With the evolution of Virtual World's into this manner of usage, many of these issues are resolved because there is a greater sense of community or social interaction as the experience is much more complete and realistic. Each attendee feels much more immersed in the meeting virtual environment, including the virtual meeting room or space, and each attendee has a greater sensation of the other attendees' presence because each attendee has a virtual position within the group of attendees, which cannot be had from a standard web meeting.

Further, the facilities issue is alleviated through hosting meetings, training, and conferences in Virtual World's. Rather than renting expensive meeting facilities, and providing expensive real display fixtures and furniture, a company can configure a virtual meeting in a virtual world which has all of the “appearance” factors as desired at a fraction of the costs of a corresponding real-world meeting space. Even better, the virtual meeting space can be reconfigured as needed, such as expanding the space when a larger-than-expected attendee group “signs up” to attend.

Since many original virtual worlds did not restrict where players could “go” within the world, except for restrictions placed on certain levels or privileges for each player, in order to host business-to-business functions, some modifications to the virtual world systems were made.

Chief among these modifications were definitions and controls put in place to allow definition of “private virtual worlds”, where one or more users could control which other users could “enter” the private virtual world. This allows a company such as IBM to create multiple private virtual worlds within a virtual world system, such as Second Life, for the purposes of employee training, customer meetings, etc., without the concern for third-parties accessing sensitive or confidential information.

SUMMARY OF THE INVENTION

A system and method for allowing an administrator or program to select a region or set of avatars in a virtual universe grid for splitting into another, separate and distinct virtual universe grid is provided. If a region is selected, all of the avatars and virtual universe resources associated with the region are locked, their data is retrieved, and another separate virtual universe grid is commanded to create and insert the avatars and resources in it. If avatars are selected, all of the resources, scripts, histories, and information regarding the selected avatars are retrieved, and the avatars are locked in the source universe. Then, another, separate virtual universe grid is commanded to create universe user identifiers for the avatars, and they are inserted into the separate VU grid. Cleanup includes deleting the region and/or avatars from the first (source) virtual universe grid.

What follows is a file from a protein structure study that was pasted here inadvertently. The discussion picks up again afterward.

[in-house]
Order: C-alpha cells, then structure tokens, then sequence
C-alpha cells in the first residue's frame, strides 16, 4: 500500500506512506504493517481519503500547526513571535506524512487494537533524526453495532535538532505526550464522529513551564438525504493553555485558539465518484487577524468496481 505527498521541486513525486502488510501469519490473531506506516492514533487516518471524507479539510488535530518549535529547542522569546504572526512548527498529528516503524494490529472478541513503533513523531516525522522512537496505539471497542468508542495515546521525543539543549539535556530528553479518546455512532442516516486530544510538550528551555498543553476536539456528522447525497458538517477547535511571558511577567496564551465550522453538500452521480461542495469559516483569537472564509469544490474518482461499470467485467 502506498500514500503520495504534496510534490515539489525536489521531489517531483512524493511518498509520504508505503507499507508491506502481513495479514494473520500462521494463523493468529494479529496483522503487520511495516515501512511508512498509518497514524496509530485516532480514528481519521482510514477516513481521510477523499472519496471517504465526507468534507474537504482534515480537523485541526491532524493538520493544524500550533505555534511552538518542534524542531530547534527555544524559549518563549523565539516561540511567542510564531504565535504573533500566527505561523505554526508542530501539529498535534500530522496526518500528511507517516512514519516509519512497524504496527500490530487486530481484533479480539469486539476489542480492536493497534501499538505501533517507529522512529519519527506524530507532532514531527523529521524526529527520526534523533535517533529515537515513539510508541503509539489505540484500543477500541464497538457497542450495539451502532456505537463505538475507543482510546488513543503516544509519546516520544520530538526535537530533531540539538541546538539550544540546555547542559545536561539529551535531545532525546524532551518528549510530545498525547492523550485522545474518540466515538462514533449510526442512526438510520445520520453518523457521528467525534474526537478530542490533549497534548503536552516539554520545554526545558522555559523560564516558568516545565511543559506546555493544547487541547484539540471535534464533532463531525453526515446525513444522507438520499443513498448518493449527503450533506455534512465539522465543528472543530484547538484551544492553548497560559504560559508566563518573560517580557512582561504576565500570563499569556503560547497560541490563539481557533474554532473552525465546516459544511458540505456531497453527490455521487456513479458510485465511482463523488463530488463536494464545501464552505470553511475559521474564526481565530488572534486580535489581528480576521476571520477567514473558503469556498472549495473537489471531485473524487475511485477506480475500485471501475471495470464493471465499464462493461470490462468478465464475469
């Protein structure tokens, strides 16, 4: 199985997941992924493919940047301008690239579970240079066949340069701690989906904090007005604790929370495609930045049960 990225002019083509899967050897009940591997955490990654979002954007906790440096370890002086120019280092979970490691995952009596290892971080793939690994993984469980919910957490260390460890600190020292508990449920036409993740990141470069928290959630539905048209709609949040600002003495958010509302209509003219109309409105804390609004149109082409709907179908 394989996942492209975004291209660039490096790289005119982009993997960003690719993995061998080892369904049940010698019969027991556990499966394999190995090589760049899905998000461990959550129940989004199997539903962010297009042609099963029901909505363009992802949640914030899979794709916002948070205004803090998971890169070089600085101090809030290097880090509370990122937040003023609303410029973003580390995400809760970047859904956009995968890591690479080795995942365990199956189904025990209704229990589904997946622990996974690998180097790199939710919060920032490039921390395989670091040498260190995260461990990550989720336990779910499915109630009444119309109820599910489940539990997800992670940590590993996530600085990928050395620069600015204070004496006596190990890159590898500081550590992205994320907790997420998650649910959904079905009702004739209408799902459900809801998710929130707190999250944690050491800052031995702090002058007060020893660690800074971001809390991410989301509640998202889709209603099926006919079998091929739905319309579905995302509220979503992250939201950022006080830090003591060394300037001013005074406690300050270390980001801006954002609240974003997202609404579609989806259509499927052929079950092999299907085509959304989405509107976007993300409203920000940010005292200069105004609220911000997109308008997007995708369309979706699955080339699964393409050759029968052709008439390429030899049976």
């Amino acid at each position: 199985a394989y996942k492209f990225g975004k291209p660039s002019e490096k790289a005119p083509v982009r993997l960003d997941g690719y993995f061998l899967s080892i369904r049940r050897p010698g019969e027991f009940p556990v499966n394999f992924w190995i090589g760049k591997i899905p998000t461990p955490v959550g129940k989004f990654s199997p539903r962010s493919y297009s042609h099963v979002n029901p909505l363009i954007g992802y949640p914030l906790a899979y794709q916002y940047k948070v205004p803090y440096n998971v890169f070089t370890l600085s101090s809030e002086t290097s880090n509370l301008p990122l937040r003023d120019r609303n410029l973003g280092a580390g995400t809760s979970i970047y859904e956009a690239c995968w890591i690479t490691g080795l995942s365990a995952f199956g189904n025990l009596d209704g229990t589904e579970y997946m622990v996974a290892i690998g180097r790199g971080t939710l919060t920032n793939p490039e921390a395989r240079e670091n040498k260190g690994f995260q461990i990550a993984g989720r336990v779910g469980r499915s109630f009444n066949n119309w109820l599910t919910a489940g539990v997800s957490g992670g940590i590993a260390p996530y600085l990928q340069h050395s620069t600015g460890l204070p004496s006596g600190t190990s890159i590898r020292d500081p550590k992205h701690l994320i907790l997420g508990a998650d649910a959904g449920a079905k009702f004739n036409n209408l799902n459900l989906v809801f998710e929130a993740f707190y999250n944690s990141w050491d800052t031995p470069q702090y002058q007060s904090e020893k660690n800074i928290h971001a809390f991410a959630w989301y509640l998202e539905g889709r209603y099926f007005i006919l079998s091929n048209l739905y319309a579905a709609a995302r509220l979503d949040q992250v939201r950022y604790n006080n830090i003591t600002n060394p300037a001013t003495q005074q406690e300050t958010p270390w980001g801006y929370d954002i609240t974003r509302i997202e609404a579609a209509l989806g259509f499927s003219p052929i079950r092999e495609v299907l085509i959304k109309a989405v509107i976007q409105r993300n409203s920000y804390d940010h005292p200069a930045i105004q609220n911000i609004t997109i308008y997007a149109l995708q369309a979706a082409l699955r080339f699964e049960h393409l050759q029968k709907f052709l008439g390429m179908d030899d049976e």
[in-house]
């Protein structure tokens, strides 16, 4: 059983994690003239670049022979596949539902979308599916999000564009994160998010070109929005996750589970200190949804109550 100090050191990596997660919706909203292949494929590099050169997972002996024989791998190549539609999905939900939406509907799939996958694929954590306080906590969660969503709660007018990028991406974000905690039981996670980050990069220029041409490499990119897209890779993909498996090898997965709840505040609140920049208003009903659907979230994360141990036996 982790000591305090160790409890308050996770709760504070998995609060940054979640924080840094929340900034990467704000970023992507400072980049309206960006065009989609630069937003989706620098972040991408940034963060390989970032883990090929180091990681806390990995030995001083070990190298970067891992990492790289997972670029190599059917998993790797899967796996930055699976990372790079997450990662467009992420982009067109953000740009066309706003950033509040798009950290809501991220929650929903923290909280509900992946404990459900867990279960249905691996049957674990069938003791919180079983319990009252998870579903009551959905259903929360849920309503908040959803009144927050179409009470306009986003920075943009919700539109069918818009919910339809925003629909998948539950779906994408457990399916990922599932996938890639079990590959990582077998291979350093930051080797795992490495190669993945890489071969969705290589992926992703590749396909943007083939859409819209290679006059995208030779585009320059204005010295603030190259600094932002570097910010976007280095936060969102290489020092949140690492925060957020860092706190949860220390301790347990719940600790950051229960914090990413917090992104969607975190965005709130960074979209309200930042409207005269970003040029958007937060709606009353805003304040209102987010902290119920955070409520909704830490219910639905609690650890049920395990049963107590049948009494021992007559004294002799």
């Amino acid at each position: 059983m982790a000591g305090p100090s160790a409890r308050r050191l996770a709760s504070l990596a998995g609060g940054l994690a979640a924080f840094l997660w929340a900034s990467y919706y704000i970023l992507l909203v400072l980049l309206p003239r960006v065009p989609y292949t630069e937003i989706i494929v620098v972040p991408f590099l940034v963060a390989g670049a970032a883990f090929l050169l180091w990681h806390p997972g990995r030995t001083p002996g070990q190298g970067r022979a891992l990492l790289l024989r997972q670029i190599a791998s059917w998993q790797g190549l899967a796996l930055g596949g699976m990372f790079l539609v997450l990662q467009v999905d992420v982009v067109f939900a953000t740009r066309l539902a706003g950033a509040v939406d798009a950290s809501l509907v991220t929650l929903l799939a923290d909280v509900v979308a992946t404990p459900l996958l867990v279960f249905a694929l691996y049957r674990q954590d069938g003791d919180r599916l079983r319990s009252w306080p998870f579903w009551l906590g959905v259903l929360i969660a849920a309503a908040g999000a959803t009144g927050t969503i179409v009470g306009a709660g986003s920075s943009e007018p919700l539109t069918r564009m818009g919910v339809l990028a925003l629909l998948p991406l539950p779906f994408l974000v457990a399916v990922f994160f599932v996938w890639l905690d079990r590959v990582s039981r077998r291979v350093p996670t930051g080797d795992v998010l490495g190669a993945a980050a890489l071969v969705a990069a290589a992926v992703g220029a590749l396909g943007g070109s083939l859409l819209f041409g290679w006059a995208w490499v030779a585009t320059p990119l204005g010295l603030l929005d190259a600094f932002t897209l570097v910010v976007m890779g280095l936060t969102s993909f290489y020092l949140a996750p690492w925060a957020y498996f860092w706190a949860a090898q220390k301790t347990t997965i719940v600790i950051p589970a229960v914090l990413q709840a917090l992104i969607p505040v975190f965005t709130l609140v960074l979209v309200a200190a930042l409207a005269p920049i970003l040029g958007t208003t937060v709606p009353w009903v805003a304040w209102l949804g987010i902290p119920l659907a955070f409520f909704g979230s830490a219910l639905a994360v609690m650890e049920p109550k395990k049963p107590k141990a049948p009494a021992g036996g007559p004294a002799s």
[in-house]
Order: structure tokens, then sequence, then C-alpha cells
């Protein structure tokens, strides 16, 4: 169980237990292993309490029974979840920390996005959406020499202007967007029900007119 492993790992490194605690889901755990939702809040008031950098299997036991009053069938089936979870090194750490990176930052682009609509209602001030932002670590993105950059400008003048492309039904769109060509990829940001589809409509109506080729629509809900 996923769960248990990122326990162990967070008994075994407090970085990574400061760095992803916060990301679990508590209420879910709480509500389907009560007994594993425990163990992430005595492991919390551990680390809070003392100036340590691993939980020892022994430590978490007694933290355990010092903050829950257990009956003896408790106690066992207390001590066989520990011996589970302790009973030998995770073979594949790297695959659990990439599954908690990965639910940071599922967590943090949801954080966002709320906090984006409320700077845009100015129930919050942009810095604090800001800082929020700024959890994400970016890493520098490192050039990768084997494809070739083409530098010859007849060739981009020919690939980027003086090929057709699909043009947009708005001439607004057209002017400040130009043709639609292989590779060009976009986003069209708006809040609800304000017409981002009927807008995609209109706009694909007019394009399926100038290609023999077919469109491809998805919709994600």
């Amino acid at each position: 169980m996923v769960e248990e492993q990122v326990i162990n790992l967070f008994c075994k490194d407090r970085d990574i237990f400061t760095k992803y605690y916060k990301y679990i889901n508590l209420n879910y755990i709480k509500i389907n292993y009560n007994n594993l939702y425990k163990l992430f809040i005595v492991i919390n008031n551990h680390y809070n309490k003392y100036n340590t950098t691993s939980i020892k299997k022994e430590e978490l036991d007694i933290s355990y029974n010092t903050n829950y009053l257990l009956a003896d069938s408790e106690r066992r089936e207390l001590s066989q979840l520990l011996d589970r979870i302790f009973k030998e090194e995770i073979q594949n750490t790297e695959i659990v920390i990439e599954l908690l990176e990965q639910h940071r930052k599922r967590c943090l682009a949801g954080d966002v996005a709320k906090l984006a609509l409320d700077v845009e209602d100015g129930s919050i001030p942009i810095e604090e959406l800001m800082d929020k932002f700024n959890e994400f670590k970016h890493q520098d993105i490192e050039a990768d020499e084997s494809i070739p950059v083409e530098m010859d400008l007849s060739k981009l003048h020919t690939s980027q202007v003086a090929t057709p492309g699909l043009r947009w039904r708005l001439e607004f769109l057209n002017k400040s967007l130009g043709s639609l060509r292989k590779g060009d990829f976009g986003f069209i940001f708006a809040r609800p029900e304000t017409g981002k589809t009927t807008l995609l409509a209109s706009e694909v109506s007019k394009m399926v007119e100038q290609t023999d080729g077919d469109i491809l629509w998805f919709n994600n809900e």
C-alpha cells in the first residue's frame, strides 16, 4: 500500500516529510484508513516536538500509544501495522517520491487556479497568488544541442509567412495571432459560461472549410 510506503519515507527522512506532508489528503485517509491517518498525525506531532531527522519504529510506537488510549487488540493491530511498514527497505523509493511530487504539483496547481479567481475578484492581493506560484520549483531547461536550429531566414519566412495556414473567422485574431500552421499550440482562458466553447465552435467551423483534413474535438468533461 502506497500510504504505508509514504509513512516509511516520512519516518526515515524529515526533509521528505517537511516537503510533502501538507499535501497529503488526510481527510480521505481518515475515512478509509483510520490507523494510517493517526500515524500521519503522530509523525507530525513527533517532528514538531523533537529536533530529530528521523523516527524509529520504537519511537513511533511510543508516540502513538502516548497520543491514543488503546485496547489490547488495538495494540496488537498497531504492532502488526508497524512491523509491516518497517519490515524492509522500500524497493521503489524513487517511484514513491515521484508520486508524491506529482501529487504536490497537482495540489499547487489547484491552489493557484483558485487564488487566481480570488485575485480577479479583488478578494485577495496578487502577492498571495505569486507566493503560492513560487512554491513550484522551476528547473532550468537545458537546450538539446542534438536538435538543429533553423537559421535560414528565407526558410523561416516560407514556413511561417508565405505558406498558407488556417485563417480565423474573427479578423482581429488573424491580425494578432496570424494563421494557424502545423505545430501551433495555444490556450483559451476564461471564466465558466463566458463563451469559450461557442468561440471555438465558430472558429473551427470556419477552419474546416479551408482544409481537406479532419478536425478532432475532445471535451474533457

BRIEF DESCRIPTION OF THE DRAWINGS

The following detailed description when taken in conjunction with the figures presented herein provide a complete disclosure of the invention.

FIGS. 1 a and 1 b set forth high level phases of processes according to the present invention.

FIGS. 2 a and 2 b show a generalized computing platform architecture, and a generalized organization of software and firmware of such a computing platform architecture.

FIG. 3 a sets forth a logical process to deploy software to a client in which the deployed software embodies the methods and processes of the present and related inventions.

FIG. 3 b sets forth a logical process to integrate software to other software programs in which the integrated software embodies the methods and processes of the present and related inventions.

FIG. 3 c sets forth a logical process to execute software on behalf of a client in an on-demand computing system, in which the executed software embodies the methods and processes of the present and related inventions.

FIG. 3 d sets forth a logical process to deploy software to a client via a virtual private network, in which the deployed software embodies the methods and processes of the present and related inventions.

FIGS. 4 a, 4 b and 4 c, illustrate computer readable media of various removable and fixed types, signal transceivers, and parallel-to-serial-to-parallel signal circuits.

FIG. 5 illustrates arrangements of systems and networks used in order to interact with a virtual world server.

FIG. 6 provides additional information regarding primary components or functional sub-systems of a virtual world server.

FIG. 7 depicts interactions between various types of users and major functional portions of a virtual world server.

FIG. 8 illustrates a hypothetical three-dimensional view of a “world” scenario in which a virtual meeting, presentation, or conference is being held.